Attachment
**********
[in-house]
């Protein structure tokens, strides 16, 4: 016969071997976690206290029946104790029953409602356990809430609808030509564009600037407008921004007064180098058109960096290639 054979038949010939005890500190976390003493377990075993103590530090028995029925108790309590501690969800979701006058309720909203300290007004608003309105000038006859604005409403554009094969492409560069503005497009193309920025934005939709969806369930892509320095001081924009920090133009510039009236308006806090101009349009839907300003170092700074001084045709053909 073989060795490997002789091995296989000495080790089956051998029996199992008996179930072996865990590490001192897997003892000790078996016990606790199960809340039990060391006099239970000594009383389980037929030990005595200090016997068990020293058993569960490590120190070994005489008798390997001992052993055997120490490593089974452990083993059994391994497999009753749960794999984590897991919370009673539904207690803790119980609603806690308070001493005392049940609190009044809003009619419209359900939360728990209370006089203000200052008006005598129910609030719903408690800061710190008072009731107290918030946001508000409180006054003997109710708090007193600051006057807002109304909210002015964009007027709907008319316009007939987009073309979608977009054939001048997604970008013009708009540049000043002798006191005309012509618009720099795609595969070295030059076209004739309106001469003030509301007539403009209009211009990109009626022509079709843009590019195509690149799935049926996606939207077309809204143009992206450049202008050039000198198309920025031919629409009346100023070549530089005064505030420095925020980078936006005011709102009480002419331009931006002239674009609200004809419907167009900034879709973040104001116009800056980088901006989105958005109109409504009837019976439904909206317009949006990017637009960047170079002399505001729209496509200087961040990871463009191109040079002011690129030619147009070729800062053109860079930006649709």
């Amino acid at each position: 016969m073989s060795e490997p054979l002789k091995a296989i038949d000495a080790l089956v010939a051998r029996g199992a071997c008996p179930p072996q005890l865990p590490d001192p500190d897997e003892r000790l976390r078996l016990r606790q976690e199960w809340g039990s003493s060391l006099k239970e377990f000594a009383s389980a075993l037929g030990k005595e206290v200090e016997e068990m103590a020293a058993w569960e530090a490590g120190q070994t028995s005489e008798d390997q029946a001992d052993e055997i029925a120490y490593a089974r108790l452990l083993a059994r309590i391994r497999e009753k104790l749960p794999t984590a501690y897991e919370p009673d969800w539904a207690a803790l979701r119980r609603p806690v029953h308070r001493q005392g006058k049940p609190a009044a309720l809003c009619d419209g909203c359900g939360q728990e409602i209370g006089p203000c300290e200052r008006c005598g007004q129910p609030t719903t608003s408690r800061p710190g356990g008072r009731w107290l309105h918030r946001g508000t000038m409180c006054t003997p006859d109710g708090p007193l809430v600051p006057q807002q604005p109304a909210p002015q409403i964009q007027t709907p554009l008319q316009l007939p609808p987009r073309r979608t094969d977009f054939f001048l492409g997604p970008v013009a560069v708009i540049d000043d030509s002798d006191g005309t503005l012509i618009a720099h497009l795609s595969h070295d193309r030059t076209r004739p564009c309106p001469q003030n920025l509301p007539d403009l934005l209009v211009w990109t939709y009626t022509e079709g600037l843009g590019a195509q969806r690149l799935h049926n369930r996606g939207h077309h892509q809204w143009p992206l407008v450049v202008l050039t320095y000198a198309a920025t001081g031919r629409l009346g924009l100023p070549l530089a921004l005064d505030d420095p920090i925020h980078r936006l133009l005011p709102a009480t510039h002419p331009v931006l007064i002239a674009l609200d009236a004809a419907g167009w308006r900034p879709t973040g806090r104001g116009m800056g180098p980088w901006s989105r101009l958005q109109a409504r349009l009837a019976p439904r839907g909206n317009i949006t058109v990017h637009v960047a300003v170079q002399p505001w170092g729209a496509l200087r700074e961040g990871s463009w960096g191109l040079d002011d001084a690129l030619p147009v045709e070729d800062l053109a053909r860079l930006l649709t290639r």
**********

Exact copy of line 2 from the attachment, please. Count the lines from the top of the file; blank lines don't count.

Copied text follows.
């Protein structure tokens, strides 16, 4: 016969071997976690206290029946104790029953409602356990809430609808030509564009600037407008921004007064180098058109960096290639 054979038949010939005890500190976390003493377990075993103590530090028995029925108790309590501690969800979701006058309720909203300290007004608003309105000038006859604005409403554009094969492409560069503005497009193309920025934005939709969806369930892509320095001081924009920090133009510039009236308006806090101009349009839907300003170092700074001084045709053909 073989060795490997002789091995296989000495080790089956051998029996199992008996179930072996865990590490001192897997003892000790078996016990606790199960809340039990060391006099239970000594009383389980037929030990005595200090016997068990020293058993569960490590120190070994005489008798390997001992052993055997120490490593089974452990083993059994391994497999009753749960794999984590897991919370009673539904207690803790119980609603806690308070001493005392049940609190009044809003009619419209359900939360728990209370006089203000200052008006005598129910609030719903408690800061710190008072009731107290918030946001508000409180006054003997109710708090007193600051006057807002109304909210002015964009007027709907008319316009007939987009073309979608977009054939001048997604970008013009708009540049000043002798006191005309012509618009720099795609595969070295030059076209004739309106001469003030509301007539403009209009211009990109009626022509079709843009590019195509690149799935049926996606939207077309809204143009992206450049202008050039000198198309920025031919629409009346100023070549530089005064505030420095925020980078936006005011709102009480002419331009931006002239674009609200004809419907167009900034879709973040104001116009800056980088901006989105958005109109409504009837019976439904909206317009949006990017637009960047170079002399505001729209496509200087961040990871463009191109040079002011690129030619147009070729800062053109860079930006649709």